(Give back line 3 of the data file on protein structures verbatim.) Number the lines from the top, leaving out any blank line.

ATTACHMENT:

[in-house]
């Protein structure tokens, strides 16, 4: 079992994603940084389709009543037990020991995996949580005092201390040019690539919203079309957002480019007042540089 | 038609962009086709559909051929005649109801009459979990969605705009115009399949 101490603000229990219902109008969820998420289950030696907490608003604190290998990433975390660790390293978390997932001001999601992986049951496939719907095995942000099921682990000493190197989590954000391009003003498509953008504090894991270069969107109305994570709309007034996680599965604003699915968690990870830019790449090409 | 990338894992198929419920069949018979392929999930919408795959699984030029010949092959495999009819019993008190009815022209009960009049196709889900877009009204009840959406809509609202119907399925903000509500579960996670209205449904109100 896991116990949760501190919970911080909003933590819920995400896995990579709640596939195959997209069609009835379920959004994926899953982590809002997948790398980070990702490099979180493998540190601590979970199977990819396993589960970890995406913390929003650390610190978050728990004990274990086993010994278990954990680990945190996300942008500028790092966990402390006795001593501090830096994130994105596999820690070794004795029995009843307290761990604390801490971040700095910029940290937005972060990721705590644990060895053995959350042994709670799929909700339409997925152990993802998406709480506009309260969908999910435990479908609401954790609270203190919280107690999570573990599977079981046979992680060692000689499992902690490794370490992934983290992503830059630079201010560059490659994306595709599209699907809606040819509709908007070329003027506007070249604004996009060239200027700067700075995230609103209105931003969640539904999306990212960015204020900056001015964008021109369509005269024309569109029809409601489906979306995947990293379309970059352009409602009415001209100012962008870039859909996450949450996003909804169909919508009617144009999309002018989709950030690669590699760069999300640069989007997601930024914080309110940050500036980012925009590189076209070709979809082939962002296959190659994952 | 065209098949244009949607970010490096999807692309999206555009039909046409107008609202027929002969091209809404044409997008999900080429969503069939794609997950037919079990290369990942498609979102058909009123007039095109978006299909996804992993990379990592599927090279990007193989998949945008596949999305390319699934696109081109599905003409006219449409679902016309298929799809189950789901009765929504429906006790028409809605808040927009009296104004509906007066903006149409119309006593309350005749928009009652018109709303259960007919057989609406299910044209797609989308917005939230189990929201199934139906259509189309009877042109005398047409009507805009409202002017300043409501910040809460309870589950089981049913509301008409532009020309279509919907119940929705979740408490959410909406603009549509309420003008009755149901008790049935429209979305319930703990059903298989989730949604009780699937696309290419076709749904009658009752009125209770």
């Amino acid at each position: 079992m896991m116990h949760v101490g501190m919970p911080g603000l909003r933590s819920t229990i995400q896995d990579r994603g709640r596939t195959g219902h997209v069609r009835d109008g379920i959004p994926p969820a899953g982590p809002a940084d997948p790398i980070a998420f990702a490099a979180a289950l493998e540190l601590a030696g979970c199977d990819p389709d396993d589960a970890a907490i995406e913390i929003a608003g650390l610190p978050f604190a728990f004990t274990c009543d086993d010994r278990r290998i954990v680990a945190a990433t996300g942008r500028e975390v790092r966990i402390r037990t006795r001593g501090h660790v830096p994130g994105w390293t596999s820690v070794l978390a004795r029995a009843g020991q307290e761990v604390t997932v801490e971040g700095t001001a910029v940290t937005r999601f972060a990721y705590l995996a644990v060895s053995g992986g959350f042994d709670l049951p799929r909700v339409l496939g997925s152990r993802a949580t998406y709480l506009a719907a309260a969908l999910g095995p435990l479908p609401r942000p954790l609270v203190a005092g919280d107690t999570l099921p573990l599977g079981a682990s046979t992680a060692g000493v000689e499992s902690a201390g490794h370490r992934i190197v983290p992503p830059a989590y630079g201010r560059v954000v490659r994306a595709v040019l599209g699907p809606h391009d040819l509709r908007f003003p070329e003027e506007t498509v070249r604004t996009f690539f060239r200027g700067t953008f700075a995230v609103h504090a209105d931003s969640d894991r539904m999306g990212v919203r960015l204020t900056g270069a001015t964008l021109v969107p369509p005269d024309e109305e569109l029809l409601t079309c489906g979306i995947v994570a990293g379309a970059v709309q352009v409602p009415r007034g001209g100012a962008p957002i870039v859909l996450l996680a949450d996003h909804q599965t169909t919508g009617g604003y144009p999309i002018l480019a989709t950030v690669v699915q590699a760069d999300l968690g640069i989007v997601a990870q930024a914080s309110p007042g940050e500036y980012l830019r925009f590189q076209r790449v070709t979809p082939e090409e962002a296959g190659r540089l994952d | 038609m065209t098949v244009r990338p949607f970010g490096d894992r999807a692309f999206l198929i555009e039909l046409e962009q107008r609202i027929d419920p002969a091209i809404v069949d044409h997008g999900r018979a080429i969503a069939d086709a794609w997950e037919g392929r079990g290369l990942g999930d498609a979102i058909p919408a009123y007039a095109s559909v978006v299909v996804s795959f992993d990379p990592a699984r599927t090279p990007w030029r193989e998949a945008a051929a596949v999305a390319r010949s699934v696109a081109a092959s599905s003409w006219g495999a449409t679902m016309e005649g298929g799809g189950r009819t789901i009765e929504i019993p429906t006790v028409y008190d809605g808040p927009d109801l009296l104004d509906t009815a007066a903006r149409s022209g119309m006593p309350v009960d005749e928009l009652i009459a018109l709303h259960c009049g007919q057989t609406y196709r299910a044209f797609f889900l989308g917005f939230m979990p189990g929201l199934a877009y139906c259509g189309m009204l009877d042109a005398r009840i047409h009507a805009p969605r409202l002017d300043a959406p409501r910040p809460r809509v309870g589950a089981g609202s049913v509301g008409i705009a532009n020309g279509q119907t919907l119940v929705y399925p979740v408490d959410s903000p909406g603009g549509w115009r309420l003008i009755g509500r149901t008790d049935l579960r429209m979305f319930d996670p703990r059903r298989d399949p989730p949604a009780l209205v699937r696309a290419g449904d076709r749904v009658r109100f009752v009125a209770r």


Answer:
């Amino acid at each position: 079992m896991m116990h949760v101490g501190m919970p911080g603000l909003r933590s819920t229990i995400q896995d990579r994603g709640r596939t195959g219902h997209v069609r009835d109008g379920i959004p994926p969820a899953g982590p809002a940084d997948p790398i980070a998420f990702a490099a979180a289950l493998e540190l601590a030696g979970c199977d990819p389709d396993d589960a970890a907490i995406e913390i929003a608003g650390l610190p978050f604190a728990f004990t274990c009543d086993d010994r278990r290998i954990v680990a945190a990433t996300g942008r500028e975390v790092r966990i402390r037990t006795r001593g501090h660790v830096p994130g994105w390293t596999s820690v070794l978390a004795r029995a009843g020991q307290e761990v604390t997932v801490e971040g700095t001001a910029v940290t937005r999601f972060a990721y705590l995996a644990v060895s053995g992986g959350f042994d709670l049951p799929r909700v339409l496939g997925s152990r993802a949580t998406y709480l506009a719907a309260a969908l999910g095995p435990l479908p609401r942000p954790l609270v203190a005092g919280d107690t999570l099921p573990l599977g079981a682990s046979t992680a060692g000493v000689e499992s902690a201390g490794h370490r992934i190197v983290p992503p830059a989590y630079g201010r560059v954000v490659r994306a595709v040019l599209g699907p809606h391009d040819l509709r908007f003003p070329e003027e506007t498509v070249r604004t996009f690539f060239r200027g700067t953008f700075a995230v609103h504090a209105d931003s969640d894991r539904m999306g990212v919203r960015l204020t900056g270069a001015t964008l021109v969107p369509p005269d024309e109305e569109l029809l409601t079309c489906g979306i995947v994570a990293g379309a970059v709309q352009v409602p009415r007034g001209g100012a962008p957002i870039v859909l996450l996680a949450d996003h909804q599965t169909t919508g009617g604003y144009p999309i002018l480019a989709t950030v690669v699915q590699a760069d999300l968690g640069i989007v997601a990870q930024a914080s309110p007042g940050e500036y980012l830019r925009f590189q076209r790449v070709t979809p082939e090409e962002a296959g190659r540089l994952d | 038609m065209t098949v244009r990338p949607f970010g490096d894992r999807a692309f999206l198929i555009e039909l046409e962009q107008r609202i027929d419920p002969a091209i809404v069949d044409h997008g999900r018979a080429i969503a069939d086709a794609w997950e037919g392929r079990g290369l990942g999930d498609a979102i058909p919408a009123y007039a095109s559909v978006v299909v996804s795959f992993d990379p990592a699984r599927t090279p990007w030029r193989e998949a945008a051929a596949v999305a390319r010949s699934v696109a081109a092959s599905s003409w006219g495999a449409t679902m016309e005649g298929g799809g189950r009819t789901i009765e929504i019993p429906t006790v028409y008190d809605g808040p927009d109801l009296l104004d509906t009815a007066a903006r149409s022209g119309m006593p309350v009960d005749e928009l009652i009459a018109l709303h259960c009049g007919q057989t609406y196709r299910a044209f797609f889900l989308g917005f939230m979990p189990g929201l199934a877009y139906c259509g189309m009204l009877d042109a005398r009840i047409h009507a805009p969605r409202l002017d300043a959406p409501r910040p809460r809509v309870g589950a089981g609202s049913v509301g008409i705009a532009n020309g279509q119907t919907l119940v929705y399925p979740v408490d959410s903000p909406g603009g549509w115009r309420l003008i009755g509500r149901t008790d049935l579960r429209m979305f319930d996670p703990r059903r298989d399949p989730p949604a009780l209205v699937r696309a290419g449904d076709r749904v009658r109100f009752v009125a209770r």